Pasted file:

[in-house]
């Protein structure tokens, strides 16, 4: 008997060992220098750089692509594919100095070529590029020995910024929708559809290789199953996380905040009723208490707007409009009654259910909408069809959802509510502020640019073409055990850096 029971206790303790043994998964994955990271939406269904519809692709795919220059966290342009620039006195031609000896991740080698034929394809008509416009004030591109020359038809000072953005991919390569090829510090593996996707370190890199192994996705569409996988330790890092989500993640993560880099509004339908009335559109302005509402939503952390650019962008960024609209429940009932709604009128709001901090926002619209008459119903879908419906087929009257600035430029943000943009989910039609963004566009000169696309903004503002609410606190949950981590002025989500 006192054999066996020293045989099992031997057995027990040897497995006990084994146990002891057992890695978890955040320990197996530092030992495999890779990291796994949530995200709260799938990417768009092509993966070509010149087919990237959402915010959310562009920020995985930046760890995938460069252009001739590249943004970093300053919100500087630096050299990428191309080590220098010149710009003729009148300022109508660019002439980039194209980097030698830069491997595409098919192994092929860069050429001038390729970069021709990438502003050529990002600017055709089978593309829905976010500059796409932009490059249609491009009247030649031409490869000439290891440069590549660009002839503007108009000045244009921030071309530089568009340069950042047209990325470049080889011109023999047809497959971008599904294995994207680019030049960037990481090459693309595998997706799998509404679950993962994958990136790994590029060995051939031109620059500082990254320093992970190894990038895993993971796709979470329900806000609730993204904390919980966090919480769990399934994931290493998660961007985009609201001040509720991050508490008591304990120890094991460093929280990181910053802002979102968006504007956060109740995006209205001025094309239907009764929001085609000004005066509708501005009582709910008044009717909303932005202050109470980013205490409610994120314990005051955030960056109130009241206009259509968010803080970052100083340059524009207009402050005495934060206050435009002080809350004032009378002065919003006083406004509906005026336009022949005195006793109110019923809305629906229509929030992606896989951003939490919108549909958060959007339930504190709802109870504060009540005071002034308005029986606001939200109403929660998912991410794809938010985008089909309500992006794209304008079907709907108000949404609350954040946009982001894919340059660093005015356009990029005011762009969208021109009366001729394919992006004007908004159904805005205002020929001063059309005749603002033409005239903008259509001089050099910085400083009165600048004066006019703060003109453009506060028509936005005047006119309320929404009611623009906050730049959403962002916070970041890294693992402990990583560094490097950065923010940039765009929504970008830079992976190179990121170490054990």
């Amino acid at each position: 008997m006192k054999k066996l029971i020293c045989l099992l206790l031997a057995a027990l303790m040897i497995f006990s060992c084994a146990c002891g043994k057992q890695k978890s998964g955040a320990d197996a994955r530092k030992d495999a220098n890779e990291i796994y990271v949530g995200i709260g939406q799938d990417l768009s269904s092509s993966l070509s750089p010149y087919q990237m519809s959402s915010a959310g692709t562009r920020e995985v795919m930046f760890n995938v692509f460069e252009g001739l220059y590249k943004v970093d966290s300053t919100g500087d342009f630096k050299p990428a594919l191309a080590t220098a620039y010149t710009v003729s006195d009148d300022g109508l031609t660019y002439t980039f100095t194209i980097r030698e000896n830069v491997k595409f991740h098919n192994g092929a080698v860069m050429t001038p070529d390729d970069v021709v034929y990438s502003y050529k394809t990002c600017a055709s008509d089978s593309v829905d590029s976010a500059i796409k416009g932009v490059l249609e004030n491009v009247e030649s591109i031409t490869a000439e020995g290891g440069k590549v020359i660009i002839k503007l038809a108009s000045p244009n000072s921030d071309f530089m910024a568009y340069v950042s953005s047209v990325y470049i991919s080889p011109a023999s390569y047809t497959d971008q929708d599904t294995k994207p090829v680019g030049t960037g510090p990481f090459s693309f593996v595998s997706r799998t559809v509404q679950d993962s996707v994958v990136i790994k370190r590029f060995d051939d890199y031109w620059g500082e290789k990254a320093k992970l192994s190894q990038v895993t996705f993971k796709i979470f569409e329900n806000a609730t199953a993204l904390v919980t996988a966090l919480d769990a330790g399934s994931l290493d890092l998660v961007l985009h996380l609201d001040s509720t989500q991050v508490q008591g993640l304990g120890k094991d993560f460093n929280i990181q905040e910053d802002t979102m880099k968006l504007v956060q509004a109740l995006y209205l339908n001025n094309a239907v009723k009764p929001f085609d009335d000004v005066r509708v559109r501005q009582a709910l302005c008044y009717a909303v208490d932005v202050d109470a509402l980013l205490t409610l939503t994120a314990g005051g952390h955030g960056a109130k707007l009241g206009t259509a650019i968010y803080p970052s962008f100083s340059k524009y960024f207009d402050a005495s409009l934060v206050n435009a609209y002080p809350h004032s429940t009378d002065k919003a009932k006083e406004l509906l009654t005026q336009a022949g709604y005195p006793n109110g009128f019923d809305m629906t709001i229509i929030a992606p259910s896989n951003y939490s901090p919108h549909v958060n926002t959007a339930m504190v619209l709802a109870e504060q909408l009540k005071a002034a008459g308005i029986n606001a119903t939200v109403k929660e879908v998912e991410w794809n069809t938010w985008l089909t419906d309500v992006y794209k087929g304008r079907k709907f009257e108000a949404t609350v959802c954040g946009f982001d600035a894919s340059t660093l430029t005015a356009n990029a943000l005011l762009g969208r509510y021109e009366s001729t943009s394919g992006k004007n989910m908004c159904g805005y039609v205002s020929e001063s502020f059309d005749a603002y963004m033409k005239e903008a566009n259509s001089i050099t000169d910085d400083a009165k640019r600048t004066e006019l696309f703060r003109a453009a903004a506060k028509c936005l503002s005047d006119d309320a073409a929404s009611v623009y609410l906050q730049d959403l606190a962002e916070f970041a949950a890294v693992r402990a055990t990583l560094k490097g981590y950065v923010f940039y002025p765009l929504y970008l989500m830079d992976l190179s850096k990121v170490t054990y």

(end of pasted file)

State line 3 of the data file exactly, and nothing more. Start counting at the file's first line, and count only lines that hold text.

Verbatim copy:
């Amino acid at each position: 008997m006192k054999k066996l029971i020293c045989l099992l206790l031997a057995a027990l303790m040897i497995f006990s060992c084994a146990c002891g043994k057992q890695k978890s998964g955040a320990d197996a994955r530092k030992d495999a220098n890779e990291i796994y990271v949530g995200i709260g939406q799938d990417l768009s269904s092509s993966l070509s750089p010149y087919q990237m519809s959402s915010a959310g692709t562009r920020e995985v795919m930046f760890n995938v692509f460069e252009g001739l220059y590249k943004v970093d966290s300053t919100g500087d342009f630096k050299p990428a594919l191309a080590t220098a620039y010149t710009v003729s006195d009148d300022g109508l031609t660019y002439t980039f100095t194209i980097r030698e000896n830069v491997k595409f991740h098919n192994g092929a080698v860069m050429t001038p070529d390729d970069v021709v034929y990438s502003y050529k394809t990002c600017a055709s008509d089978s593309v829905d590029s976010a500059i796409k416009g932009v490059l249609e004030n491009v009247e030649s591109i031409t490869a000439e020995g290891g440069k590549v020359i660009i002839k503007l038809a108009s000045p244009n000072s921030d071309f530089m910024a568009y340069v950042s953005s047209v990325y470049i991919s080889p011109a023999s390569y047809t497959d971008q929708d599904t294995k994207p090829v680019g030049t960037g510090p990481f090459s693309f593996v595998s997706r799998t559809v509404q679950d993962s996707v994958v990136i790994k370190r590029f060995d051939d890199y031109w620059g500082e290789k990254a320093k992970l192994s190894q990038v895993t996705f993971k796709i979470f569409e329900n806000a609730t199953a993204l904390v919980t996988a966090l919480d769990a330790g399934s994931l290493d890092l998660v961007l985009h996380l609201d001040s509720t989500q991050v508490q008591g993640l304990g120890k094991d993560f460093n929280i990181q905040e910053d802002t979102m880099k968006l504007v956060q509004a109740l995006y209205l339908n001025n094309a239907v009723k009764p929001f085609d009335d000004v005066r509708v559109r501005q009582a709910l302005c008044y009717a909303v208490d932005v202050d109470a509402l980013l205490t409610l939503t994120a314990g005051g952390h955030g960056a109130k707007l009241g206009t259509a650019i968010y803080p970052s962008f100083s340059k524009y960024f207009d402050a005495s409009l934060v206050n435009a609209y002080p809350h004032s429940t009378d002065k919003a009932k006083e406004l509906l009654t005026q336009a022949g709604y005195p006793n109110g009128f019923d809305m629906t709001i229509i929030a992606p259910s896989n951003y939490s901090p919108h549909v958060n926002t959007a339930m504190v619209l709802a109870e504060q909408l009540k005071a002034a008459g308005i029986n606001a119903t939200v109403k929660e879908v998912e991410w794809n069809t938010w985008l089909t419906d309500v992006y794209k087929g304008r079907k709907f009257e108000a949404t609350v959802c954040g946009f982001d600035a894919s340059t660093l430029t005015a356009n990029a943000l005011l762009g969208r509510y021109e009366s001729t943009s394919g992006k004007n989910m908004c159904g805005y039609v205002s020929e001063s502020f059309d005749a603002y963004m033409k005239e903008a566009n259509s001089i050099t000169d910085d400083a009165k640019r600048t004066e006019l696309f703060r003109a453009a903004a506060k028509c936005l503002s005047d006119d309320a073409a929404s009611v623009y609410l906050q730049d959403l606190a962002e916070f970041a949950a890294v693992r402990a055990t990583l560094k490097g981590y950065v923010f940039y002025p765009l929504y970008l989500m830079d992976l190179s850096k990121v170490t054990y």